The well known Chinese scientist who was behind the discovery of the SARS virus in 2003 has been tapped by Foxconn, the largest contract manufacturer of electronics of the world, to provide the company valuable advice on how to prevent the spread of the cronavirus even as the company tries to ramp up production to demand levels.
17 years ago, the correct way to treat the SARS virus infection was found by Zhong Nanshan who was later named the “SARS hero” by Chinese state media. He was also vociferous against the official Chinese narrative that SARS was under control.
Zhong has been thrust back into the spotlight once again with the outbreak of the novel coronavirus that has killed more than 2,700 people so far. He was also made the chief of the National Health Commission of China’s arm probing into the latest virus outbreak.
Zhong has now been requested to serve as a consultant for Foxconn’s efforts at prevention and rehabilitation of the virus infected because of the expertise of the scientist in respiratory diseases. Zhong will give advice and guidance to the company, said the company in a statement on Tuesday.
The extension of the Lunar New Year holiday in China had forced Foxconn to keep its Chinese factories, the assembles iPhones for Apple, closed down for a longer duration than had been expected. However the company has said that its factories would be reopened in a in a “relatively cautious manner” and this would impact the full year results of the company.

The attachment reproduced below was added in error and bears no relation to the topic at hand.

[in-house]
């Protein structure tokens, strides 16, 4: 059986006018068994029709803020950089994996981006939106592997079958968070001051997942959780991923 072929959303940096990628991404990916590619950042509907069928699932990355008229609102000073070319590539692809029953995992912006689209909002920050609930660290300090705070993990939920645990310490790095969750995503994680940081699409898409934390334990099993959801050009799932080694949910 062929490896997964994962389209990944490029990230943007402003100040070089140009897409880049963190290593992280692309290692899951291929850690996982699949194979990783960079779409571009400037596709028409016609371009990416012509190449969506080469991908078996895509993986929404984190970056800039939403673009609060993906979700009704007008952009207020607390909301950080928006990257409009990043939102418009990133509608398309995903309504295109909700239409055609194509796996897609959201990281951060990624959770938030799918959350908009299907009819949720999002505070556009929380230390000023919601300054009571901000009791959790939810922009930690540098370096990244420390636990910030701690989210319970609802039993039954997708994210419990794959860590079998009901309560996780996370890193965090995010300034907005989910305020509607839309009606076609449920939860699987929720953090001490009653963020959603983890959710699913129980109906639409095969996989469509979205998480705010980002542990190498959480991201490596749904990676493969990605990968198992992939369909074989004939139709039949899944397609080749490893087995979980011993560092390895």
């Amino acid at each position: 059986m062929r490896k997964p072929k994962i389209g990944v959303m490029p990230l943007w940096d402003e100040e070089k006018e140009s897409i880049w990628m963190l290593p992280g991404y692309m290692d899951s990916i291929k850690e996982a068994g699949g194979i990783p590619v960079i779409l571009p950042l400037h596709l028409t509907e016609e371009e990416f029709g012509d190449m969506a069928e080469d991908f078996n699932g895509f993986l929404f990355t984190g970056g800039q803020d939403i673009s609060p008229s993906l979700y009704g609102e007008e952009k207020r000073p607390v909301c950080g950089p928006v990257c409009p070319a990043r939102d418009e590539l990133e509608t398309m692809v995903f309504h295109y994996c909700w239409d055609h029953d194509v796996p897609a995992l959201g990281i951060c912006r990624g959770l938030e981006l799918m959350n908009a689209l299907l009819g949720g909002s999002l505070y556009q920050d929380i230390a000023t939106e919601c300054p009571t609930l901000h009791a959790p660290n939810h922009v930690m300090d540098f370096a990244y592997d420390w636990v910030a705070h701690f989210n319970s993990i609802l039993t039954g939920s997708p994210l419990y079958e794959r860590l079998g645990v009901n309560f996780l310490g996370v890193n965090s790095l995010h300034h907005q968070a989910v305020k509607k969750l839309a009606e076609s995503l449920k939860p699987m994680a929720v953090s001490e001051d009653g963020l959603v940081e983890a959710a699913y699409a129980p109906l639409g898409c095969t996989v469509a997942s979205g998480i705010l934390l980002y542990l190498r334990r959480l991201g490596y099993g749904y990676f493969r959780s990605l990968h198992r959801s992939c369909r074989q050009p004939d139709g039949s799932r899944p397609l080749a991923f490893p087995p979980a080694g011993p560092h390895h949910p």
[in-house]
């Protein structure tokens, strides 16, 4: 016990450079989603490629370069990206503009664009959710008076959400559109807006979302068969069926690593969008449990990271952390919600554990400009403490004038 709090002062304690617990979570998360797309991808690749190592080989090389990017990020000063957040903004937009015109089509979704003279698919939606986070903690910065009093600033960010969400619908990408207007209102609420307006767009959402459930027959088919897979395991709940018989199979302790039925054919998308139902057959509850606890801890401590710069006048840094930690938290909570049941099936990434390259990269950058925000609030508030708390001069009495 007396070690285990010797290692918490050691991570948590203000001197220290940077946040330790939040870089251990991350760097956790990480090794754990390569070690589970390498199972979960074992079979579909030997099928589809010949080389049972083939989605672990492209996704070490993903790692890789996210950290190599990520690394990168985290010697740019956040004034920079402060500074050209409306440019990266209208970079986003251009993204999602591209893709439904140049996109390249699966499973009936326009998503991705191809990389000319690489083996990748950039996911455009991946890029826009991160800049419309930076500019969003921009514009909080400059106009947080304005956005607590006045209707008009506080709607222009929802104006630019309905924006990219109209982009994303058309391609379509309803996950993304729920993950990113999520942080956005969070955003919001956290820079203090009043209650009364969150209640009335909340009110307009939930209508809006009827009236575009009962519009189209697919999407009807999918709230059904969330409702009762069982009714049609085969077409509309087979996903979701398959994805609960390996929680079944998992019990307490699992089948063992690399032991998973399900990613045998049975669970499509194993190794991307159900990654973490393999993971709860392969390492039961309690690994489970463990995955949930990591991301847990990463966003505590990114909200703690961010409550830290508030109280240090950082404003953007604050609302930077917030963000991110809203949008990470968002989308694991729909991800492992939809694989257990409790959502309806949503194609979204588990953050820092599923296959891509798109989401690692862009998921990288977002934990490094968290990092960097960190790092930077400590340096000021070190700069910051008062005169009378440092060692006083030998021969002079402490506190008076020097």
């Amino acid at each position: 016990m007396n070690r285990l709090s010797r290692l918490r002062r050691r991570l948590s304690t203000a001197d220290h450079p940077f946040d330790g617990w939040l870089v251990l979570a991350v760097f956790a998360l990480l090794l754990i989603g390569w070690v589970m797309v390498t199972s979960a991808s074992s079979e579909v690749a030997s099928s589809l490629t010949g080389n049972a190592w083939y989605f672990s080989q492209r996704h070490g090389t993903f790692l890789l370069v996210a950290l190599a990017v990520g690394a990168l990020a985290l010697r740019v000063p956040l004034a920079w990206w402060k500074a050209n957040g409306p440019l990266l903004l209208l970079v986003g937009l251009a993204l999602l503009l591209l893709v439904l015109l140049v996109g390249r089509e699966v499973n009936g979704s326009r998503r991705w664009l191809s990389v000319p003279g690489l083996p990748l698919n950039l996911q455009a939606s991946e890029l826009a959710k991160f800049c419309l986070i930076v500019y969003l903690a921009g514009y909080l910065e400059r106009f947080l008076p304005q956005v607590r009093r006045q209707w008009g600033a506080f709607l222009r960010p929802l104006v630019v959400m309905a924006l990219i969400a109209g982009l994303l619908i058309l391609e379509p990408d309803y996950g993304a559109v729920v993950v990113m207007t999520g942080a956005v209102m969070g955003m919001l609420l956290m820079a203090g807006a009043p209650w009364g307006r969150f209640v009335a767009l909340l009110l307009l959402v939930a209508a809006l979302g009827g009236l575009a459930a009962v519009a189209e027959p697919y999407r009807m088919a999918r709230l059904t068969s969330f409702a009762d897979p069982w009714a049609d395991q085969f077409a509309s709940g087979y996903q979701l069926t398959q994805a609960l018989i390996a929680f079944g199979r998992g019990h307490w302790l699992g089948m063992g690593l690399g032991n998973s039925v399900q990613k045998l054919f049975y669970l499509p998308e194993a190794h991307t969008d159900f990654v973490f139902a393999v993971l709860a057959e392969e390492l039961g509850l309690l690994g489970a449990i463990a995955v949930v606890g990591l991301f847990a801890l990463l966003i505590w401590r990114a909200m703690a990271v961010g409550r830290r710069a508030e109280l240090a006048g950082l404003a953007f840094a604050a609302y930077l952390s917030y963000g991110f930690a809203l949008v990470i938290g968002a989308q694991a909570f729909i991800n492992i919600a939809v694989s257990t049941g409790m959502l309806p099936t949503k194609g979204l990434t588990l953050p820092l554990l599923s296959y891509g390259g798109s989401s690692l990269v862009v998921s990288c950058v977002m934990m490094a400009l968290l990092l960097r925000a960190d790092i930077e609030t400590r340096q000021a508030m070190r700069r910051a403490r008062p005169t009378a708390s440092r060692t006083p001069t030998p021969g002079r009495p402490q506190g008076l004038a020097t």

This has impacted Apple too. Supply and demand issues would force the company to not meet its own revenue guidance for the March quarter, the iPhone maker has said earlier this month.
“Worldwide iPhone supply will be temporarily constrained. While our iPhone manufacturing partner sites are located outside the Hubei province — and while all of these facilities have reopened — they are ramping up more slowly than we had anticipated,” Apple said in a statement at the time.
Wuhan, the center of the coronavirus outbreak, is located in Hubei province.
On the other hand, nearly half of the total stalls that Apple has in mainland China have been opened even though many are operating for a much shorter period of time than usual.
(Adapted from CNBC.com)